COVID-19 studies are primarily from the inpatient setting, skewing towards severe disease. Race and comorbidities predict hospitalization, however, ambulatory presentation of milder COVID-19 disease and characteristics associated with progression to severe disease is not well-understood.We conducted a retrospective chart review including all COVID-19 positive cases from Stanford Health Care (SHC) in March 2020 to assess demographics, comorbidities and symptoms in relationship to: 1) their access point of testing (outpatient, inpatient, and emergency room (ER)) and 2) development of severe disease.Two hundred fifty-seven patients tested positive: 127 (49%), 96 (37%), and 34 (13%) at outpatient, ER and inpatient, respectively. Overall, 61% were age? ?75 was rarer in outpatient setting (11%) than ER (14%) or inpatient (24%). Most patients presented with cough (86%), fever/chills (76%), or fatigue (63%). 65% of inpatients reported shortness of breath compared to 30-32% of outpatients and ER patients. Ethnic/minority patients had a significantly higher risk of developing severe disease (Asian OR?=?4.8 [1.6-14.2], Hispanic OR?=?3.6 [1.1-11.9]). Medicare-insured patients were marginally more likely (OR?=?4.0 [0.9-17.8]). Other factors associated with developing severe disease included kidney disease (OR?=?6.1 [1.0-38.1]), cardiovascular disease (OR?=?4.7 [1.0-22.1], shortness of breath (OR?=?5.4 [2.3-12.6]) and GI symptoms (OR?=?3.3 [1.4-7.7]; hypertension without concomitant CVD or kidney disease was marginally significant (OR?=?2.3 [0.8-6.5]).Early widespread symptomatic testing for COVID-19 in Silicon Valley included many less severely ill patients. Thorough manual review of symptomatology reconfirms the heterogeneity of COVID-19 symptoms, and challenges in using clinical characteristics to predict decline. We re-demonstrate that socio-demographics are consistently associated with severity.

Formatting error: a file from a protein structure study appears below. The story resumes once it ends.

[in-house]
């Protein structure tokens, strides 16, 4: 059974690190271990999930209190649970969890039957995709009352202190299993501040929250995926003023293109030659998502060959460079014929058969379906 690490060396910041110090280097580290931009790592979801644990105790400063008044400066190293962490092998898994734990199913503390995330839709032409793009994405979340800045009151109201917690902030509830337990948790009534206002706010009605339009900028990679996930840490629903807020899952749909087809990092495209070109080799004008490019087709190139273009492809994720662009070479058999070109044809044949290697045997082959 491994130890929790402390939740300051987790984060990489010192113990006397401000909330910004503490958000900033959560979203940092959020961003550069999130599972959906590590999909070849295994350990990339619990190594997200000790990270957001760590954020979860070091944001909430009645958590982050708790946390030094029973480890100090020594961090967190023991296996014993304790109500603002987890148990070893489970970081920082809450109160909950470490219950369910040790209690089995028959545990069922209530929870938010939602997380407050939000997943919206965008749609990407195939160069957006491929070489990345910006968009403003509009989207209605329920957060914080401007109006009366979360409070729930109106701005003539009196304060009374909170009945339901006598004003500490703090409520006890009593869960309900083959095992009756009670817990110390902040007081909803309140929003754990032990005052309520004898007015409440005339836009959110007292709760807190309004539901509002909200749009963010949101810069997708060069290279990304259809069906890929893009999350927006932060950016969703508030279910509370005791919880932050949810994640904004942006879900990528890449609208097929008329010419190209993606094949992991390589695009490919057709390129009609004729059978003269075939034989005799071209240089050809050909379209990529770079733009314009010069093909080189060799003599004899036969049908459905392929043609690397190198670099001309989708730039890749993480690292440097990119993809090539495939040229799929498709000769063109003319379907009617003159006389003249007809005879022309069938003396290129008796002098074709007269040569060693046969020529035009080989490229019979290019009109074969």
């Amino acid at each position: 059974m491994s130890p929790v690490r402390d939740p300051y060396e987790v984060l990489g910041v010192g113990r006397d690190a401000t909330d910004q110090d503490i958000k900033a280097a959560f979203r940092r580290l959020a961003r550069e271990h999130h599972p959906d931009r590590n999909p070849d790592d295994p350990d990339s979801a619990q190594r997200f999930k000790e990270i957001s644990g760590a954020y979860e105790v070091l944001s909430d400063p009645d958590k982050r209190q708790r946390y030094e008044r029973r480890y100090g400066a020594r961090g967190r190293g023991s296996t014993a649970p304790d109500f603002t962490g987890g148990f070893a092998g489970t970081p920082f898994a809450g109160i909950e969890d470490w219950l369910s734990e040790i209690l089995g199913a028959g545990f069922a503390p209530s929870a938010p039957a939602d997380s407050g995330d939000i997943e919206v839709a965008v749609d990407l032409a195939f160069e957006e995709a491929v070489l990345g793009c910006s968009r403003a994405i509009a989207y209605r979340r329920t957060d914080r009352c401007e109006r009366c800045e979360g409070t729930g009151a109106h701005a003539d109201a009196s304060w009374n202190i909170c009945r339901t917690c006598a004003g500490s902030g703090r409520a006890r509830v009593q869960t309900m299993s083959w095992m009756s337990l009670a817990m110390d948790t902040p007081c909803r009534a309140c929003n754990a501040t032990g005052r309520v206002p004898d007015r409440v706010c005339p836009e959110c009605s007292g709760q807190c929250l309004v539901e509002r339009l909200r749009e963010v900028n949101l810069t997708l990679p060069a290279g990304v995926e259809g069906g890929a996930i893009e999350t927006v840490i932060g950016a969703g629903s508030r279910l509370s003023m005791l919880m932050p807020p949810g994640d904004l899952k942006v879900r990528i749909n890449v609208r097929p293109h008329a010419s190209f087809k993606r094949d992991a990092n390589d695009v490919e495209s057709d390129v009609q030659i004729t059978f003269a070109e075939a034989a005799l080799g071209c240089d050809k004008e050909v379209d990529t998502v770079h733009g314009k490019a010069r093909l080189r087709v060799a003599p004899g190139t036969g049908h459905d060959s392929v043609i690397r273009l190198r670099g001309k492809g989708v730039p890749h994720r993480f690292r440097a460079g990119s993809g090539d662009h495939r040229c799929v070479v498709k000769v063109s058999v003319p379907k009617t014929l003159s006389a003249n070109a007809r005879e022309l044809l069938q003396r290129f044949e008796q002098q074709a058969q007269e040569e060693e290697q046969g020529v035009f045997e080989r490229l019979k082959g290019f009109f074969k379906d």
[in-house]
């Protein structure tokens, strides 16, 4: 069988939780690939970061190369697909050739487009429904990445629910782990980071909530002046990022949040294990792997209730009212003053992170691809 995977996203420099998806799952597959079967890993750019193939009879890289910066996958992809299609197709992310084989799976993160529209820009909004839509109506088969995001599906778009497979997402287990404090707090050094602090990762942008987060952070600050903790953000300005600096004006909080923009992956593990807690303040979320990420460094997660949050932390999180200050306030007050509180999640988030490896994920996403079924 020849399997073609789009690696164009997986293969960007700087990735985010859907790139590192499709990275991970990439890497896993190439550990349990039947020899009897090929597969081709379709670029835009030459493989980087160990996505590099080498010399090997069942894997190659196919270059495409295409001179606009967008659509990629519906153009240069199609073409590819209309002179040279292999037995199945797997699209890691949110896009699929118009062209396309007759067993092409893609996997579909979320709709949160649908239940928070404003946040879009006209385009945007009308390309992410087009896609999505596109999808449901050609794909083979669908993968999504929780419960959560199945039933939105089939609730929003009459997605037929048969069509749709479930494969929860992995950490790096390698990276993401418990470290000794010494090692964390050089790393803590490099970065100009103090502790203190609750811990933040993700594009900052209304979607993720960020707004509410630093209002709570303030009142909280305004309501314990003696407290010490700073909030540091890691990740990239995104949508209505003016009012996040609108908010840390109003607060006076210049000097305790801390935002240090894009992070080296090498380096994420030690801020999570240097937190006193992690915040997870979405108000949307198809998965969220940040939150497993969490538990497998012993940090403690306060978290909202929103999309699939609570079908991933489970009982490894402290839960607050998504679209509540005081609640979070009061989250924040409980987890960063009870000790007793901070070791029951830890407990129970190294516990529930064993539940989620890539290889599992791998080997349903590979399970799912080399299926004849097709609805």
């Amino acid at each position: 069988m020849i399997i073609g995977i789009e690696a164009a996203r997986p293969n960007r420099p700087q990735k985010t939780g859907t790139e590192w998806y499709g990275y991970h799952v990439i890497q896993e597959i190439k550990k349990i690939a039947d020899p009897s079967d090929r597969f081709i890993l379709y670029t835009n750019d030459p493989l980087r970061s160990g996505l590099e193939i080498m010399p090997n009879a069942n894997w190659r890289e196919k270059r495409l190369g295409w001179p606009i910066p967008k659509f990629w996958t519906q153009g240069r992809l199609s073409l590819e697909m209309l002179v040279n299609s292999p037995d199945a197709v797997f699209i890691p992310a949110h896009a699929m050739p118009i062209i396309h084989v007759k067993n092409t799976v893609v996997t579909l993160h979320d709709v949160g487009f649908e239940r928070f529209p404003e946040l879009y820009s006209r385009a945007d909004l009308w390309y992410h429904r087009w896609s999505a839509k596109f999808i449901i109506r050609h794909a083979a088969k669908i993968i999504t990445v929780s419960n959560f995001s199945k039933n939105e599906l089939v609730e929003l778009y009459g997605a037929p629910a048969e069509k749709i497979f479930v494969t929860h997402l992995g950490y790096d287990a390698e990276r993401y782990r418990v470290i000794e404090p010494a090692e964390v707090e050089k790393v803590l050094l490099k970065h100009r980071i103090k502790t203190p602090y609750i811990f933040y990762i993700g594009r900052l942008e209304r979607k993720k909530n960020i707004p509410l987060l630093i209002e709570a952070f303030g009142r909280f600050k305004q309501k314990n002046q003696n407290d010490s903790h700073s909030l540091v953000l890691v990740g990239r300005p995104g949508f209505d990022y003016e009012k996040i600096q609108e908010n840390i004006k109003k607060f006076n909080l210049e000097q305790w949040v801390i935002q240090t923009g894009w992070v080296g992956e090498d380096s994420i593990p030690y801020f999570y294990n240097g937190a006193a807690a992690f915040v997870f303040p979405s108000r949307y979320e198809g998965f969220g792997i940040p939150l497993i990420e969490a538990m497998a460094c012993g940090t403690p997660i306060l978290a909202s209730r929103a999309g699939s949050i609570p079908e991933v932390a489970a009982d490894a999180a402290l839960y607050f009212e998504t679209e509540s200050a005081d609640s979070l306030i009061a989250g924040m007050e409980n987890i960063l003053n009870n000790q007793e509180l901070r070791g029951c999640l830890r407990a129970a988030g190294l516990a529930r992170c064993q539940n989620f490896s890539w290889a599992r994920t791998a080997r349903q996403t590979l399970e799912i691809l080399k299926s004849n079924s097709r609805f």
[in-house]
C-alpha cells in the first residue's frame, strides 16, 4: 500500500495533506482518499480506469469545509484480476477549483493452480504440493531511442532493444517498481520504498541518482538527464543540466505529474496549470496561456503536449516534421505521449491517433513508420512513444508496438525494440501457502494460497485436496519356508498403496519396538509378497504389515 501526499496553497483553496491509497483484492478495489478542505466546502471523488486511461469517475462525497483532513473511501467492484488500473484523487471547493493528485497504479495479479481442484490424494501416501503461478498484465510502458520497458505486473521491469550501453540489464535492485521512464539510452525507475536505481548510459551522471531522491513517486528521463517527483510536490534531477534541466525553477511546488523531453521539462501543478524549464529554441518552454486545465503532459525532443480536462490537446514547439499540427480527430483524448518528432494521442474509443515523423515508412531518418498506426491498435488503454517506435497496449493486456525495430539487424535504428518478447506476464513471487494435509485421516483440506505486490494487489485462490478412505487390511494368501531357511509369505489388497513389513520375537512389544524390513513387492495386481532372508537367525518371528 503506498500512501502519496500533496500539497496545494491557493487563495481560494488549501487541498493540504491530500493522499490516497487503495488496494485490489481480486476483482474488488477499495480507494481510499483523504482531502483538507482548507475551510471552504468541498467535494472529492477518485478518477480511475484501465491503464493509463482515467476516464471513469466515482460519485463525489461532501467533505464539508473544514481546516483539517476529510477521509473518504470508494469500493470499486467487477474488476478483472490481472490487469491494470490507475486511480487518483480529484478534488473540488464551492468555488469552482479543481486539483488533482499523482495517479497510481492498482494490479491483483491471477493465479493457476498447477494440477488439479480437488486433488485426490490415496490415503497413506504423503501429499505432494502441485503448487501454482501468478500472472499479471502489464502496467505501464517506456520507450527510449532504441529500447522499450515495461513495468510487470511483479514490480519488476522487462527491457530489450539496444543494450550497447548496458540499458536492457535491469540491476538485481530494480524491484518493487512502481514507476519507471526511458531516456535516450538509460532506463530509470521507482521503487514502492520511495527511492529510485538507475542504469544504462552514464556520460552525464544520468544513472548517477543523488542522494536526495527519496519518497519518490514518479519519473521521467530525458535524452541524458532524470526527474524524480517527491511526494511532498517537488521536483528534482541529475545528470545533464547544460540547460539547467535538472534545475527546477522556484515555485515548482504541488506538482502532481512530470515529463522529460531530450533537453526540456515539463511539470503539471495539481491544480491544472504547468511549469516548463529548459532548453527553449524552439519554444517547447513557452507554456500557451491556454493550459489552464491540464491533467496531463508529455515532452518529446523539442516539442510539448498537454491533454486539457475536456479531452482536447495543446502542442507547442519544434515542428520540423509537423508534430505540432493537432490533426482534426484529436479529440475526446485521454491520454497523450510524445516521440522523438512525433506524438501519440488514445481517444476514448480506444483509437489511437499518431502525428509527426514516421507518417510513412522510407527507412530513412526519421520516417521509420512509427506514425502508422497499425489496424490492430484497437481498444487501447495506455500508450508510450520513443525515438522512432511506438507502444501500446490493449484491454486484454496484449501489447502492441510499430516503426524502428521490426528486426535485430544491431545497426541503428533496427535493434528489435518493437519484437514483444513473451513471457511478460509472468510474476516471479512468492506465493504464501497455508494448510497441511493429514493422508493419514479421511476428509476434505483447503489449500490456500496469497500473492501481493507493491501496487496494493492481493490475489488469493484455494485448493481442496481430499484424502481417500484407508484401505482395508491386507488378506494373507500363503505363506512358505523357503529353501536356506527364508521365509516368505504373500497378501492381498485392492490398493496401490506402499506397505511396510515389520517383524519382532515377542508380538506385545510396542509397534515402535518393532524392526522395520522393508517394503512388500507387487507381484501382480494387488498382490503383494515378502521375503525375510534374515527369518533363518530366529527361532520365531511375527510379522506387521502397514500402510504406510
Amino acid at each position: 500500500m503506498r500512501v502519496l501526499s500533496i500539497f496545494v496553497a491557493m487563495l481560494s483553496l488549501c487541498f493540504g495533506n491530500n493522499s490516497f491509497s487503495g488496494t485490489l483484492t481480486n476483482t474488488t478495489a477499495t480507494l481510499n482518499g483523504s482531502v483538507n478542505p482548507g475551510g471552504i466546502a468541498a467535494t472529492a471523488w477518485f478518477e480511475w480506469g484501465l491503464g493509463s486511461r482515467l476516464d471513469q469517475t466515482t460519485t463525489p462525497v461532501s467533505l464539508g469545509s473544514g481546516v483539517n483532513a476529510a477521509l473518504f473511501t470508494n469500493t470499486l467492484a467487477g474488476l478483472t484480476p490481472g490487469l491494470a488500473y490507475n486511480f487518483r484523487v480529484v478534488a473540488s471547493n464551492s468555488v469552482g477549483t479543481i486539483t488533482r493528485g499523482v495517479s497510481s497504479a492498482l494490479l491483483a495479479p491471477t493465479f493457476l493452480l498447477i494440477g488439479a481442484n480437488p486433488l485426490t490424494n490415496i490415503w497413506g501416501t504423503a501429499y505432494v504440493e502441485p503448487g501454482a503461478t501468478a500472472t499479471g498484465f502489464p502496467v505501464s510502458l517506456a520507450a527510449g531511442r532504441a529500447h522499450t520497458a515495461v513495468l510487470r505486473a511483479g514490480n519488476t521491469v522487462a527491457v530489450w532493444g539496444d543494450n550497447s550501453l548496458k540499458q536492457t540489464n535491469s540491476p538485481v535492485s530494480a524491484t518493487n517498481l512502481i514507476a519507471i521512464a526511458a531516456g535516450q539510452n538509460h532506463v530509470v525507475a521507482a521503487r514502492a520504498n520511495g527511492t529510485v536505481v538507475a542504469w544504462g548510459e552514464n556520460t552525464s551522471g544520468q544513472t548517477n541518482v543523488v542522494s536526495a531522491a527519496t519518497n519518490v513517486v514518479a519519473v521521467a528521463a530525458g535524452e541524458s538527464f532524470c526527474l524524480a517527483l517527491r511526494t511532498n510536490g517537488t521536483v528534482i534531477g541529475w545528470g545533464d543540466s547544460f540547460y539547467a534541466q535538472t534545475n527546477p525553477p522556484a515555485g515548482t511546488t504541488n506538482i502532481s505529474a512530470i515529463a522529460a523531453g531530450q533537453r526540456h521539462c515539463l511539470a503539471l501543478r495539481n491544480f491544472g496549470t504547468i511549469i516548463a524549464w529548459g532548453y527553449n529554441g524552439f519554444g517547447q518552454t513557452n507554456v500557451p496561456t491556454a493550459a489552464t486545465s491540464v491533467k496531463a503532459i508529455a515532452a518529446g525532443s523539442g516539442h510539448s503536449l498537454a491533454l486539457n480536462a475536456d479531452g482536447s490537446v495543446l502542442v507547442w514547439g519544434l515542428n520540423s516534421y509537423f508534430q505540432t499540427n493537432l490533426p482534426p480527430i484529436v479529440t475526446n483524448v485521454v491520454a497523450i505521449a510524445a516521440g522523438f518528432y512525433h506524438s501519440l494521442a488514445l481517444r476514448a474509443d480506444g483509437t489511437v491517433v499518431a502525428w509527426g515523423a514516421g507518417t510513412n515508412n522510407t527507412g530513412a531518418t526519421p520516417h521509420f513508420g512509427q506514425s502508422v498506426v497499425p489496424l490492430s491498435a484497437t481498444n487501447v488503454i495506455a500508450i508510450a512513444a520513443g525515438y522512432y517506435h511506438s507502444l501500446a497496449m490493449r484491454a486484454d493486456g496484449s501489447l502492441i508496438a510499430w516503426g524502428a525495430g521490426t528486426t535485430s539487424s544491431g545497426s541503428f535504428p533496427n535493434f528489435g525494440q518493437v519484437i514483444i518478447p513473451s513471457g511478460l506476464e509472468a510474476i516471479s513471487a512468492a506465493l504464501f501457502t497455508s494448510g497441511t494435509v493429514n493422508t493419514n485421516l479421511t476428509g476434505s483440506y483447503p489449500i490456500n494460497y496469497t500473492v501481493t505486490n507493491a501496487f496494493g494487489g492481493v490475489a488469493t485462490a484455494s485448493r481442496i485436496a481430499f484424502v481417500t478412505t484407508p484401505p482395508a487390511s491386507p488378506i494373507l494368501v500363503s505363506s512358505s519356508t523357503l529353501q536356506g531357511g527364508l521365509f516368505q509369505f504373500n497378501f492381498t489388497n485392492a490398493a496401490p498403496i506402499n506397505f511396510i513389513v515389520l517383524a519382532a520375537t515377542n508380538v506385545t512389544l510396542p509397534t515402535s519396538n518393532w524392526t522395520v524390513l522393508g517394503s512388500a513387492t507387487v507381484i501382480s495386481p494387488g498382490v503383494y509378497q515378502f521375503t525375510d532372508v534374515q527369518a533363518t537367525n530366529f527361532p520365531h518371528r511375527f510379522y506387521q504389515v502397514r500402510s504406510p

View details for DOI 10.1186/s12879-021-05764-x
View details for PubMedID 33421991